Daniel Lende posted a link to New paper in Current Anthropology: An Evolutionary Developmental Approach to Cultural Evolution and discussion ensued. As occurred on the BioAnthropology News group, however, the ensuing discussion got me banned from further participation.
I wrote: I’d like the narrow interests of those who consistently make claims about mutations, natural selection, and evolution to not limit discussion of topics. The complaints of theorists tend to prevent progress that could be made by those willing to link neuroscience to anthropology. If you and others agree that the focus of the group must be on things like cultural evolution (in this thread), I will bow out — or at least try not to offend anyone, again and again and again. For example, I’ll avoid posting comments on the course Epigenetic Control of Gene Expression (a free course).
My final comment was on the news article: Mother’s diet affects the ‘silencing’ of her child’s genes
“A mother’s diet before conception can permanently affect how her child’s genes function, according to a study published in Nature Communications.”
I wrote: This is what’s exemplified via a link from dietary choline to species-specific pheromone production in mammals. I became concerned when the dose was doubled for choline supplementation during human pregnancy. Hopefully, no harm was done, but when the conserved molecular mechanisms that link microbes to man are ignored, we’ve seen what happens with drug development.
Had I not been banned, I would have added more information about Nutrition and epigenetics: an interplay of dietary methyl donors, one-carbon metabolism and DNA methylation. I think that information is important to those interested in neuroanthropology because the link from nutrient uptake to one-carbon methylation and differences in the morphological and behavioral phenotypes of archaic and modern humans just became perfectly clear in Reconstructing the DNA Methylation Maps of the Neandertal and the Denisovan. Taken together, however, the latest research on nutritional epigenetics from serious scientists includes experimental evidence that refutes the pseudoscientific nonsense of cultural evolution, which may be what the Neuroanthropology Interest Group wants to discuss.
It seems that there are many “Interest Groups” that might appear to be interested in discussion of neuroscientifically-established biologically-based cause and effect. That’s the type of discussion I would expect on a Neuroanthropology Interest Group or a BioAnthropology News group. Instead, they seem only interested in continuing discussions of ridiculous ideas and experimentally unsubstantiated theories.
For example, on the BioAnthropology News group I wrote and referenced this fact: “…the recent annotation of new miRNA SNPs paves the way to a growing research in this field. The study of miRNA CNVs is an even more unexplored area…” However, I have an invited review, which is currently under review, that details how the miRNA SNPs, alternative splicings, and CNVs contribute to ecological adaptations and species diversity. Now see: Nutrition and epigenetics: an interplay of dietary methyl donors, one-carbon metabolism and DNA methylation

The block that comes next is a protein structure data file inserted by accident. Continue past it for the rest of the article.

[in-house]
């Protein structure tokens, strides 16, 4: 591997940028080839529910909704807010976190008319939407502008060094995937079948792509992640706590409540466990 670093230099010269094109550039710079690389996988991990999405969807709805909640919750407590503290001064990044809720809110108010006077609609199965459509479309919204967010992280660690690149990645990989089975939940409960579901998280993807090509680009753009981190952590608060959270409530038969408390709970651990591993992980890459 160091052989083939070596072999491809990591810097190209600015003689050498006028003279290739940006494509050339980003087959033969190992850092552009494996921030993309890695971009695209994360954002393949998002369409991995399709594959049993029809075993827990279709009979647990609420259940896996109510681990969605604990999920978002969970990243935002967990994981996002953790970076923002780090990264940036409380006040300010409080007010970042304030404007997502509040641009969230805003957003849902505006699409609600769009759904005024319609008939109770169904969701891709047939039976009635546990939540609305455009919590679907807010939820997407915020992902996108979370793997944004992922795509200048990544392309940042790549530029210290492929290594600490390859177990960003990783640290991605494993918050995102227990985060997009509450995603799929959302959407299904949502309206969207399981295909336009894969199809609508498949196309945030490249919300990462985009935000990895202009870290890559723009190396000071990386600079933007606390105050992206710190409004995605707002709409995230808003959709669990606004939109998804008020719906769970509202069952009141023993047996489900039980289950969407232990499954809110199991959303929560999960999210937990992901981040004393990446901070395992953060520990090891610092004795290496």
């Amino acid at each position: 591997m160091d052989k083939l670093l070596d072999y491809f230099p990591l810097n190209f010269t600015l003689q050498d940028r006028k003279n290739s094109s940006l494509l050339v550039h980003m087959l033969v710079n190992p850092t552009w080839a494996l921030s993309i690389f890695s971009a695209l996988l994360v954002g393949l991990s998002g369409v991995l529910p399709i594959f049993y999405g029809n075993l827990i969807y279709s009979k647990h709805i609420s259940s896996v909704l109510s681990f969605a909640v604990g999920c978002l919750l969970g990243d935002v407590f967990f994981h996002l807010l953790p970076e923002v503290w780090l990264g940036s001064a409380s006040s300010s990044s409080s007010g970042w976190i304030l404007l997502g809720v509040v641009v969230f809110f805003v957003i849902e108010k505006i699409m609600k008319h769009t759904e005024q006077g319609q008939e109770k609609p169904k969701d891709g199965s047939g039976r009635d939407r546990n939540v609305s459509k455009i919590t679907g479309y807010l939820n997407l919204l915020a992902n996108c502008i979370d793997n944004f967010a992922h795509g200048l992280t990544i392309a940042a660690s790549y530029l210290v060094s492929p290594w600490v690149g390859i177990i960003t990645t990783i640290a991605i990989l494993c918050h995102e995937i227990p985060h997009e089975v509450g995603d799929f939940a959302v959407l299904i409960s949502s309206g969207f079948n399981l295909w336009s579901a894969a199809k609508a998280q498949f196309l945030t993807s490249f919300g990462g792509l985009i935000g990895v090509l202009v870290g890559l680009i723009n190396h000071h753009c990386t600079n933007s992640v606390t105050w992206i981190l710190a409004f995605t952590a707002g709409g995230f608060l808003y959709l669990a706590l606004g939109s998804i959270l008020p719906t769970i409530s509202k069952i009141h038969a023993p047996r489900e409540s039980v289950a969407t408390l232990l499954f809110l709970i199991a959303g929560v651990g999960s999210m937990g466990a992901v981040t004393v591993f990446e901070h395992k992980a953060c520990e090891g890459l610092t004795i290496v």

Excerpt: “Epigenetic modifications include chromatin remodeling, histone tail modifications, DNA methylation and, more recently, have expanded to include non-coding RNA and microRNA gene regulation .”
My comment: The link from nutrient uptake to epigenetic effects on the differentiation of cell types that are manifested in morphological and behavioral diversity across species has been clear since we first addressed in in our section on molecular epigenetics in our 1996 review. It is equally clear that many social scientists do not want anyone to learn that their theories about cultural evolution et al., are nothing more than pseudoscientific nonsense. However, as more information becomes available on nutrient-dependent changes in the microRNA/messenger RNA balance, one-carbon metabolism, DNA methylation and the alternative splicings of pre-mRNA that are manifested in cell type differentiation, nonsensical theories will surely be removed from discussion except in groups interested in discussion of pseudoscience.
Susan Guise Sheridan, Greg Downey, and Julienne Rutherford have since commented repeatedly about my posts with additional comments by Kathy Dettwyler, Marc Myers, and Pablito Locito. Four of these 6 people may be teaching your descendents the pseudoscientific nonsense they were taught to believe in. None have addressed the content of my posts or the detailed model on which my comments are based.
It’s as if all these Neuroanthropology Interest Group participants can do is attack after I have been removed from participation, which means I cannot respond to their nonsense. Fortunately, I am not one of the students who are forced to not challenge these fools, instead of someone with a history of publications that shows how foolish they are. Meanwhile, serious scientists reported unsuspected natural genetic variations in yeast cells that link nutrient-dependent pheromone-controlled ecological adaptations in species from microbes to man via the conserved molecular mechanisms I have detailed. Genetic Interactions Involving Five or More Genes Contribute to a Complex Trait in Yeast was reported on 5/2/14 as Small variations in genetic code, previously thought to be inconsequential, can team up to have a big impact